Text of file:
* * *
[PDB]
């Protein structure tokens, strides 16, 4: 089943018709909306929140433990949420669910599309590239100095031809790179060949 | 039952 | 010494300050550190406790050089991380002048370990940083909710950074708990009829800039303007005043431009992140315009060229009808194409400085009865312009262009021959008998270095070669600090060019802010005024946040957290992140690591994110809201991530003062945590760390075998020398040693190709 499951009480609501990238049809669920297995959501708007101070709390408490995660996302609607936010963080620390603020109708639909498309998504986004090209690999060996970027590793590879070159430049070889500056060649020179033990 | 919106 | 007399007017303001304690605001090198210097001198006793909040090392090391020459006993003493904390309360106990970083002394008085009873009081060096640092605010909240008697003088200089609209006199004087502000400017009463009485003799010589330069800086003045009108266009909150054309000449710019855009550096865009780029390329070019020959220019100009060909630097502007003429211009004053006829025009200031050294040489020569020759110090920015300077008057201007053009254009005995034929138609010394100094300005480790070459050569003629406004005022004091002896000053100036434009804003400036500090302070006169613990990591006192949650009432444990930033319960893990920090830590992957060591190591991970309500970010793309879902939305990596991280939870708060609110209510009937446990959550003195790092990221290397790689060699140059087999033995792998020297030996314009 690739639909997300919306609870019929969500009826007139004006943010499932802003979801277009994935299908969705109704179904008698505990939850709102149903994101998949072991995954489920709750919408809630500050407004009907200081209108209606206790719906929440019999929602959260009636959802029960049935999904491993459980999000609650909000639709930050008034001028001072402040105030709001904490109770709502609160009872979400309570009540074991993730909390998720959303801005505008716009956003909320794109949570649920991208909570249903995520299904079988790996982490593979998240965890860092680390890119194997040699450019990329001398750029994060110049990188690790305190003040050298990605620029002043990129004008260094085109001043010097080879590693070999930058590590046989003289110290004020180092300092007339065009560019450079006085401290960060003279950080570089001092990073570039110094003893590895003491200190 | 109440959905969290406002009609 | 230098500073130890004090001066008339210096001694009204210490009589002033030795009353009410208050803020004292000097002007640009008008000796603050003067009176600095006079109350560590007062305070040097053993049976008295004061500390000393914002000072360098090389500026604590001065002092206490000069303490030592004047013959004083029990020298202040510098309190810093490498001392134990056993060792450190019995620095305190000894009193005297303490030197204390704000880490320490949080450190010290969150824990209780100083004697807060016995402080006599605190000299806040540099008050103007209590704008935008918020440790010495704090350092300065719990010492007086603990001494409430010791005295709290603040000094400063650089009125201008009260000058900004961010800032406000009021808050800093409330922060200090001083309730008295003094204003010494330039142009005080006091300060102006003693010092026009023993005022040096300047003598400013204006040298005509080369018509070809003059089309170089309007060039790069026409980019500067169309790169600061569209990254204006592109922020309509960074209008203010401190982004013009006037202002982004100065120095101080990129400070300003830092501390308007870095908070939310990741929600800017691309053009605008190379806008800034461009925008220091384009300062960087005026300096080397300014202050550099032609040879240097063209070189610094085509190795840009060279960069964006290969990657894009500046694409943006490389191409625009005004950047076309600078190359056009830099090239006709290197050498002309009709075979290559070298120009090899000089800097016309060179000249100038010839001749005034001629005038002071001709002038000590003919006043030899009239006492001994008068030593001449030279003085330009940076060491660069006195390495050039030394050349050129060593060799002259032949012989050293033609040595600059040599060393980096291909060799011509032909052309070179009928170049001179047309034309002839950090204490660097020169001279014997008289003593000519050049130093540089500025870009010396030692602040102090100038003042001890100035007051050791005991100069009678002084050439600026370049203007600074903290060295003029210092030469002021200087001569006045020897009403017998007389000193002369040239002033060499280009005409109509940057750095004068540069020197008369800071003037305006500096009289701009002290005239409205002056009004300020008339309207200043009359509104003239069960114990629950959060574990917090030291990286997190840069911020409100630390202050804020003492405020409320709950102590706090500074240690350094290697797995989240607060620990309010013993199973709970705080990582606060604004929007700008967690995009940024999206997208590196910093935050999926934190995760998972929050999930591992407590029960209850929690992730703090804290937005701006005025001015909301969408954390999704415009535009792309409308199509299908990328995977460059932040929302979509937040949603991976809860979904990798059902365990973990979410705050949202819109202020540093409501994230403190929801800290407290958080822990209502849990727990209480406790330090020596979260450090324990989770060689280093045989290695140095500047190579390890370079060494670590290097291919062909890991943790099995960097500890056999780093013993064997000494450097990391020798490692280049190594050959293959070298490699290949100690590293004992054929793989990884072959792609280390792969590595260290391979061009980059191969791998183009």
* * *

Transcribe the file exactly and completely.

[PDB]
């Protein structure tokens, strides 16, 4: 089943018709909306929140433990949420669910599309590239100095031809790179060949 | 039952 | 010494300050550190406790050089991380002048370990940083909710950074708990009829800039303007005043431009992140315009060229009808194409400085009865312009262009021959008998270095070669600090060019802010005024946040957290992140690591994110809201991530003062945590760390075998020398040693190709 499951009480609501990238049809669920297995959501708007101070709390408490995660996302609607936010963080620390603020109708639909498309998504986004090209690999060996970027590793590879070159430049070889500056060649020179033990 | 919106 | 007399007017303001304690605001090198210097001198006793909040090392090391020459006993003493904390309360106990970083002394008085009873009081060096640092605010909240008697003088200089609209006199004087502000400017009463009485003799010589330069800086003045009108266009909150054309000449710019855009550096865009780029390329070019020959220019100009060909630097502007003429211009004053006829025009200031050294040489020569020759110090920015300077008057201007053009254009005995034929138609010394100094300005480790070459050569003629406004005022004091002896000053100036434009804003400036500090302070006169613990990591006192949650009432444990930033319960893990920090830590992957060591190591991970309500970010793309879902939305990596991280939870708060609110209510009937446990959550003195790092990221290397790689060699140059087999033995792998020297030996314009 690739639909997300919306609870019929969500009826007139004006943010499932802003979801277009994935299908969705109704179904008698505990939850709102149903994101998949072991995954489920709750919408809630500050407004009907200081209108209606206790719906929440019999929602959260009636959802029960049935999904491993459980999000609650909000639709930050008034001028001072402040105030709001904490109770709502609160009872979400309570009540074991993730909390998720959303801005505008716009956003909320794109949570649920991208909570249903995520299904079988790996982490593979998240965890860092680390890119194997040699450019990329001398750029994060110049990188690790305190003040050298990605620029002043990129004008260094085109001043010097080879590693070999930058590590046989003289110290004020180092300092007339065009560019450079006085401290960060003279950080570089001092990073570039110094003893590895003491200190 | 109440959905969290406002009609 | 230098500073130890004090001066008339210096001694009204210490009589002033030795009353009410208050803020004292000097002007640009008008000796603050003067009176600095006079109350560590007062305070040097053993049976008295004061500390000393914002000072360098090389500026604590001065002092206490000069303490030592004047013959004083029990020298202040510098309190810093490498001392134990056993060792450190019995620095305190000894009193005297303490030197204390704000880490320490949080450190010290969150824990209780100083004697807060016995402080006599605190000299806040540099008050103007209590704008935008918020440790010495704090350092300065719990010492007086603990001494409430010791005295709290603040000094400063650089009125201008009260000058900004961010800032406000009021808050800093409330922060200090001083309730008295003094204003010494330039142009005080006091300060102006003693010092026009023993005022040096300047003598400013204006040298005509080369018509070809003059089309170089309007060039790069026409980019500067169309790169600061569209990254204006592109922020309509960074209008203010401190982004013009006037202002982004100065120095101080990129400070300003830092501390308007870095908070939310990741929600800017691309053009605008190379806008800034461009925008220091384009300062960087005026300096080397300014202050550099032609040879240097063209070189610094085509190795840009060279960069964006290969990657894009500046694409943006490389191409625009005004950047076309600078190359056009830099090239006709290197050498002309009709075979290559070298120009090899000089800097016309060179000249100038010839001749005034001629005038002071001709002038000590003919006043030899009239006492001994008068030593001449030279003085330009940076060491660069006195390495050039030394050349050129060593060799002259032949012989050293033609040595600059040599060393980096291909060799011509032909052309070179009928170049001179047309034309002839950090204490660097020169001279014997008289003593000519050049130093540089500025870009010396030692602040102090100038003042001890100035007051050791005991100069009678002084050439600026370049203007600074903290060295003029210092030469002021200087001569006045020897009403017998007389000193002369040239002033060499280009005409109509940057750095004068540069020197008369800071003037305006500096009289701009002290005239409205002056009004300020008339309207200043009359509104003239069960114990629950959060574990917090030291990286997190840069911020409100630390202050804020003492405020409320709950102590706090500074240690350094290697797995989240607060620990309010013993199973709970705080990582606060604004929007700008967690995009940024999206997208590196910093935050999926934190995760998972929050999930591992407590029960209850929690992730703090804290937005701006005025001015909301969408954390999704415009535009792309409308199509299908990328995977460059932040929302979509937040949603991976809860979904990798059902365990973990979410705050949202819109202020540093409501994230403190929801800290407290958080822990209502849990727990209480406790330090020596979260450090324990989770060689280093045989290695140095500047190579390890370079060494670590290097291919062909890991943790099995960097500890056999780093013993064997000494450097990391020798490692280049190594050959293959070298490699290949100690590293004992054929793989990884072959792609280390792969590595260290391979061009980059191969791998183009």